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Cucumber Questions

Gardening Reference » Gardening in 2006
by Fourmother on July 06, 2006 09:32 AM
Hi,
I'm a newby with my very first cucumbers. I'm very confused because they are all so bitter. I thought if I picked them early they would have tender skin and small seeds. Do I need to let them ripen? But I recently read that they become bitter with age. So did I wait too late?

What I am I doing wrong? How do I know when to pick them. They are burpless BTW. Any advise will be greatly appreciated!
by cookinmom on July 06, 2006 09:40 AM
Welcome to the forum, Fourmother! [wavey]
I'm so glad you asked this question. I have given up on cucumbers because they always come out bitter, so I'm waiting with you to find out what to do!

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Real women don't have hot flashes -- we have power surges!
by badplanter on July 06, 2006 01:54 PM
well, only pick them when you are ready to use it--otherwise, it may become bitter--make sure it is actually the size of a cucumber--not any smaller. if the cucumber is laying partially on the ground, that may not be all to good---make sure mthe vine is strong, and that your not touching the leaves or the cucumber itself before you are ready to pick it--in fact try not to EVRE touch the leaves. If i think of something else, ill post it so be looking!!!

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 -  - "I don't want no more of army life, gee mom, I wanna go, but they won't let me go, gee mom, I wanna go home!" My PB!
by Longy on July 06, 2006 11:35 PM
When preparing cucumber for eating, cut off the stalk end before the blossom end. They become bitter if you cut the blossom end off first.

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The secret is the soil.
by LandOfOz on July 07, 2006 02:04 AM
It may also be that some varieties are more prone to bitterness or become bitter quickly after being picked. I usually plant National Pickling Cukes but this year tried Sumpter and ... something else. Not only are these guys slow growers and have low yields (so far) they taste bitter, even shortly after being picked. Good thing I pickle them! I've read that a a lot of people swear by cutting off the ends like Longy mentioned, especially if pickling, because it reduces some enzymes that are found primarily in the ends and cause bitterness.

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Sarah - Zone 5b/6
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by cookinmom on July 07, 2006 03:42 AM
Would y'all say, in general, that bitterness is probably due more to the variety, rather than growing conditions? If that's the case, I might try them again!
I figured it must be my dirt or the heat, but I was growing them in good soil with lots of compost. The heat I can't do anything about, but I've heard cukes like heat.
Maybe I'll try them again next year and pick a better "eating" variety.

[clappy]

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Real women don't have hot flashes -- we have power surges!
by johnCT on July 07, 2006 03:56 AM
quote:
Originally posted by cookinmom:
Would y'all say, in general, that bitterness is probably due more to the variety, rather than growing conditions?
Bitterness in cukes is usually related to lack of water. Cukes are made mostly of water and need A LOT of water at least an inch a week. Especially in well draining soil. I always planted Straight Eight cukes in past years and have had great luck with them. They are an old time open pollinated variety that you can easily save seed from. They have never been bitter for me.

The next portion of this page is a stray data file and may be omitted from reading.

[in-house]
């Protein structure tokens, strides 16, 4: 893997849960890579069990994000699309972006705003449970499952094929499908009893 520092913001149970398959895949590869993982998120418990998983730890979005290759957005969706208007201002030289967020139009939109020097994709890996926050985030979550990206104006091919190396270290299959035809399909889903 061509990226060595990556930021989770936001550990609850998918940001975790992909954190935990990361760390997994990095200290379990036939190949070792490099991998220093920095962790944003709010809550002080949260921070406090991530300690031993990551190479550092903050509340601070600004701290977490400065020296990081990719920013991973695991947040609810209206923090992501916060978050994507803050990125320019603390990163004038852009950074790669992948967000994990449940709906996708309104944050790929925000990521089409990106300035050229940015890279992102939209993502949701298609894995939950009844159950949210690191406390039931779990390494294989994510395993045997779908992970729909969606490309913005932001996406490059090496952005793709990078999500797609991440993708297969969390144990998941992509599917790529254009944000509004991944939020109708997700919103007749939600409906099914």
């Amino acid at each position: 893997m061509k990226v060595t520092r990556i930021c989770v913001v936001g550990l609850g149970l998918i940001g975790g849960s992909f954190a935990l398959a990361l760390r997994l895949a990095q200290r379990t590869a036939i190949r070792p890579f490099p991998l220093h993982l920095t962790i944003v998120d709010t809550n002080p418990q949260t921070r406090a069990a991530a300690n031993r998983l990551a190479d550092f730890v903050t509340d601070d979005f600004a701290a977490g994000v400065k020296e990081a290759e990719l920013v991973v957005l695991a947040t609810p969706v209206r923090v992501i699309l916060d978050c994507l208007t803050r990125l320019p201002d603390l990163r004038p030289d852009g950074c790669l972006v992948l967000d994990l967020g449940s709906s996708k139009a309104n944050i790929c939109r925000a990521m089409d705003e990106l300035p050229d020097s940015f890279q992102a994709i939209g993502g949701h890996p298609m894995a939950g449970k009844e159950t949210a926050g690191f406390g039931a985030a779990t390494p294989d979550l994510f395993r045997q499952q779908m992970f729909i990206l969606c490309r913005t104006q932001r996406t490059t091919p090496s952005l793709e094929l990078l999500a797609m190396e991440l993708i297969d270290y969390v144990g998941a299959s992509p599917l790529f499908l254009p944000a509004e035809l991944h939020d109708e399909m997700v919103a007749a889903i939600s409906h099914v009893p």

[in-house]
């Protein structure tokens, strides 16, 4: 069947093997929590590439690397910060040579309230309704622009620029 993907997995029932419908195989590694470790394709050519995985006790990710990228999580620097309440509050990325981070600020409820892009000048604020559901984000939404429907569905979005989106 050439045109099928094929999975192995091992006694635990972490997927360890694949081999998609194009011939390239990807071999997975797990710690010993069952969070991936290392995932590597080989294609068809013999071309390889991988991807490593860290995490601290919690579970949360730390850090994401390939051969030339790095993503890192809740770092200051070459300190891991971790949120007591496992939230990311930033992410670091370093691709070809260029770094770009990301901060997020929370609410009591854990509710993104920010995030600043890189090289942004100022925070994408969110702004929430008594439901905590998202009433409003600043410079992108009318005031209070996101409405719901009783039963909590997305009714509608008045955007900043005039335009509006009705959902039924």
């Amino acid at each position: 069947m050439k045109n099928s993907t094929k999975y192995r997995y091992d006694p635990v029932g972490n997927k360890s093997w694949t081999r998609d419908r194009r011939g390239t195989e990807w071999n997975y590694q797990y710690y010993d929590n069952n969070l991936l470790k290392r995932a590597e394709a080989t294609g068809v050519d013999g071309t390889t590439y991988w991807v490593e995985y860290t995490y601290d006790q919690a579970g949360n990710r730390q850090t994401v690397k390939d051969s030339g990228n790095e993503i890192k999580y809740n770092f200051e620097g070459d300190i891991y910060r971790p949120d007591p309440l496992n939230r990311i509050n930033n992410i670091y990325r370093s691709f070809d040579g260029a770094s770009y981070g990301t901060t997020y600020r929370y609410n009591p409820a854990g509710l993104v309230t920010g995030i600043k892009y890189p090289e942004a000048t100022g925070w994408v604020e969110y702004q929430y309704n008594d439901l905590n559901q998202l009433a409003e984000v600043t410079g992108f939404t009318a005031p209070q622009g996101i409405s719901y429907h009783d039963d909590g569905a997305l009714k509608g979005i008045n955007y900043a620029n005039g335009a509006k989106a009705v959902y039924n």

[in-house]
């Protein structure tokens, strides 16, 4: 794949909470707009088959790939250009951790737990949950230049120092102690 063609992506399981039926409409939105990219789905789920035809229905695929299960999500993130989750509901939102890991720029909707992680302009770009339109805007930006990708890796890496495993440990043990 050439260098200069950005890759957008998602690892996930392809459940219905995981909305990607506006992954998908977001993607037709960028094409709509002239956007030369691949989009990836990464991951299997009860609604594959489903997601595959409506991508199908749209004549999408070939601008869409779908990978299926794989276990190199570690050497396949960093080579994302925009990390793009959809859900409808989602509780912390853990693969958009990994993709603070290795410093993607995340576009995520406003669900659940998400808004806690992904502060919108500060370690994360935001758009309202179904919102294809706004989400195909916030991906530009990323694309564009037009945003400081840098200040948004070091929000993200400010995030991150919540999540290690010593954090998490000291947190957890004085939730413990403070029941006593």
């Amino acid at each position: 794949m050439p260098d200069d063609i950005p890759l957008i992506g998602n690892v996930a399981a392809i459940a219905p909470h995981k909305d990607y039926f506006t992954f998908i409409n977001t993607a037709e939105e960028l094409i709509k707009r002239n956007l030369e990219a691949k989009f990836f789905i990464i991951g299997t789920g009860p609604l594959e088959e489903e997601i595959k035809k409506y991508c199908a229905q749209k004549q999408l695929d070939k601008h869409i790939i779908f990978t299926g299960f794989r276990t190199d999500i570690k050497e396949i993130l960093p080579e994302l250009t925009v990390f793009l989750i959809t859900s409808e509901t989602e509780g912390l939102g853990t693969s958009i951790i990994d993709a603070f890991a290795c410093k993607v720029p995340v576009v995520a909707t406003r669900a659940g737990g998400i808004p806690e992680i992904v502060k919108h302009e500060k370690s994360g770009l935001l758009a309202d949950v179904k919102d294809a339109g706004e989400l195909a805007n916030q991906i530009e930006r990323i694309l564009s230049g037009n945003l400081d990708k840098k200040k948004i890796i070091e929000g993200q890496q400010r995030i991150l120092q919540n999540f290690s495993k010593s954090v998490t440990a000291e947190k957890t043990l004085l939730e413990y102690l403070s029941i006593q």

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John - Zone 6
by Fourmother on July 07, 2006 06:07 AM
quote:
Originally posted by badplanter:
and that your not touching the leaves or the cucumber itself before you are ready to pick it--in fact try not to EVRE touch the leaves.
They are bitter as soon as I pick them. I've handled them a lot already because I've been training the vines to grow on a cage. So now I don't know if I choose a bad variety (whatever they had at Home Depot) or if I ruined the plants by handling them too much or both. Is there any way to salvage this or should I just pull the vines out and plant sunflowers or something else instead? [dunno] Oh, the joy of learning the hard way!
by obywan59 on July 07, 2006 07:25 AM
It is true that there are certain varieties that are less bitter. One of them is Diva from Johnny's Selected Seeds.

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Terry

May the force be with you
by MrClint on July 07, 2006 08:46 AM
Your soil pH or added amendments may not be to the liking of cukes. Try some bush types such as Spacemaster or Bush Crop in some pots. Just use a high quality potting soil and have at it. You will get at least 2-3 minimum (more if you're lucky) per vine of the tastiest, thick 8" cukes you've ever laid a lip on. Check it out!

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According to my calculations, the problem doesn't exist.
by Mitzi on July 07, 2006 06:24 PM
Touching the leaves of the cucumber plants is harmful? What's up with that, is there an easy explanation to why this occurs? I have about six Marketmore 76 Cucumber plants in my first time garden. I have occasionally moved the leaves over so I can check for babies. Any advice would be greatly appreciated...
by Danno on July 08, 2006 04:28 AM
i dont think touching the plants has anything to do with anything. I'm out nosing around curiously through all my plants every day looking for food to eat! LOL! I have NOT noticed any negative effects of this. . .

I just picked me a cuke today! He was about 6" long and maybe 2" fat and OH BOY was he sweet [Smile] What gets me though, hes a lil bit dry inside? Any thoughts on that?

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